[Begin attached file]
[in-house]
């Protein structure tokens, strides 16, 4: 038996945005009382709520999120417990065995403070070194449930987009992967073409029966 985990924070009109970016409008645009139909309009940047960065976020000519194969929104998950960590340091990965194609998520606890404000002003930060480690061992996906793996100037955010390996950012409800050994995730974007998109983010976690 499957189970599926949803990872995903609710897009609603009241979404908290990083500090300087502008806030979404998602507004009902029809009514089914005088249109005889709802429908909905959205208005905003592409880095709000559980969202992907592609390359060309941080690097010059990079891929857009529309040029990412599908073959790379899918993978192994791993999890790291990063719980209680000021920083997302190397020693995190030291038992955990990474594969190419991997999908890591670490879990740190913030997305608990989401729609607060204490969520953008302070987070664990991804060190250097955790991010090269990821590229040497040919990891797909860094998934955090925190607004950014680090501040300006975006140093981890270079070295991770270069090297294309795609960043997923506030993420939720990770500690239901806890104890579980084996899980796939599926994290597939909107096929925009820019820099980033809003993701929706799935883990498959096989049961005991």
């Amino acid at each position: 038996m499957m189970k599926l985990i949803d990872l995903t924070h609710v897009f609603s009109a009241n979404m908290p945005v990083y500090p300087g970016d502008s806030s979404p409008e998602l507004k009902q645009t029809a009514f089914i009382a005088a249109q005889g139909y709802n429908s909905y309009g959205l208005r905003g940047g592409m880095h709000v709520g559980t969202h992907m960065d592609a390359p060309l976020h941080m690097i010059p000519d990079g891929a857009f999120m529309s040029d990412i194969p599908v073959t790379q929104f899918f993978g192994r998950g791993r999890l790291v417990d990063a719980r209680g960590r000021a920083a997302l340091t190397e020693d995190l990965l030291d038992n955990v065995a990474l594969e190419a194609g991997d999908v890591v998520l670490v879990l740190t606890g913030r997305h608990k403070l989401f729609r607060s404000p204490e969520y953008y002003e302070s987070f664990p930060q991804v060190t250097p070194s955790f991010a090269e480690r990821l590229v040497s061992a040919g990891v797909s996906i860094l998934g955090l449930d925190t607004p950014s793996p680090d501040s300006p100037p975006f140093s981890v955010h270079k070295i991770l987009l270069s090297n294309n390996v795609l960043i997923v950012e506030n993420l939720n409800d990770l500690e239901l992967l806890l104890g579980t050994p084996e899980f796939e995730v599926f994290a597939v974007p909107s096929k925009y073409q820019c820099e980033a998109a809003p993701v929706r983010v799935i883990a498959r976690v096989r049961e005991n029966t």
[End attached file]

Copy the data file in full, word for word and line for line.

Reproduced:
[in-house]
């Protein structure tokens, strides 16, 4: 038996945005009382709520999120417990065995403070070194449930987009992967073409029966 985990924070009109970016409008645009139909309009940047960065976020000519194969929104998950960590340091990965194609998520606890404000002003930060480690061992996906793996100037955010390996950012409800050994995730974007998109983010976690 499957189970599926949803990872995903609710897009609603009241979404908290990083500090300087502008806030979404998602507004009902029809009514089914005088249109005889709802429908909905959205208005905003592409880095709000559980969202992907592609390359060309941080690097010059990079891929857009529309040029990412599908073959790379899918993978192994791993999890790291990063719980209680000021920083997302190397020693995190030291038992955990990474594969190419991997999908890591670490879990740190913030997305608990989401729609607060204490969520953008302070987070664990991804060190250097955790991010090269990821590229040497040919990891797909860094998934955090925190607004950014680090501040300006975006140093981890270079070295991770270069090297294309795609960043997923506030993420939720990770500690239901806890104890579980084996899980796939599926994290597939909107096929925009820019820099980033809003993701929706799935883990498959096989049961005991």
């Amino acid at each position: 038996m499957m189970k599926l985990i949803d990872l995903t924070h609710v897009f609603s009109a009241n979404m908290p945005v990083y500090p300087g970016d502008s806030s979404p409008e998602l507004k009902q645009t029809a009514f089914i009382a005088a249109q005889g139909y709802n429908s909905y309009g959205l208005r905003g940047g592409m880095h709000v709520g559980t969202h992907m960065d592609a390359p060309l976020h941080m690097i010059p000519d990079g891929a857009f999120m529309s040029d990412i194969p599908v073959t790379q929104f899918f993978g192994r998950g791993r999890l790291v417990d990063a719980r209680g960590r000021a920083a997302l340091t190397e020693d995190l990965l030291d038992n955990v065995a990474l594969e190419a194609g991997d999908v890591v998520l670490v879990l740190t606890g913030r997305h608990k403070l989401f729609r607060s404000p204490e969520y953008y002003e302070s987070f664990p930060q991804v060190t250097p070194s955790f991010a090269e480690r990821l590229v040497s061992a040919g990891v797909s996906i860094l998934g955090l449930d925190t607004p950014s793996p680090d501040s300006p100037p975006f140093s981890v955010h270079k070295i991770l987009l270069s090297n294309n390996v795609l960043i997923v950012e506030n993420l939720n409800d990770l500690e239901l992967l806890l104890g579980t050994p084996e899980f796939e995730v599926f994290a597939v974007p909107s096929k925009y073409q820019c820099e980033a998109a809003p993701v929706r983010v799935i883990a498959r976690v096989r049961e005991n029966t």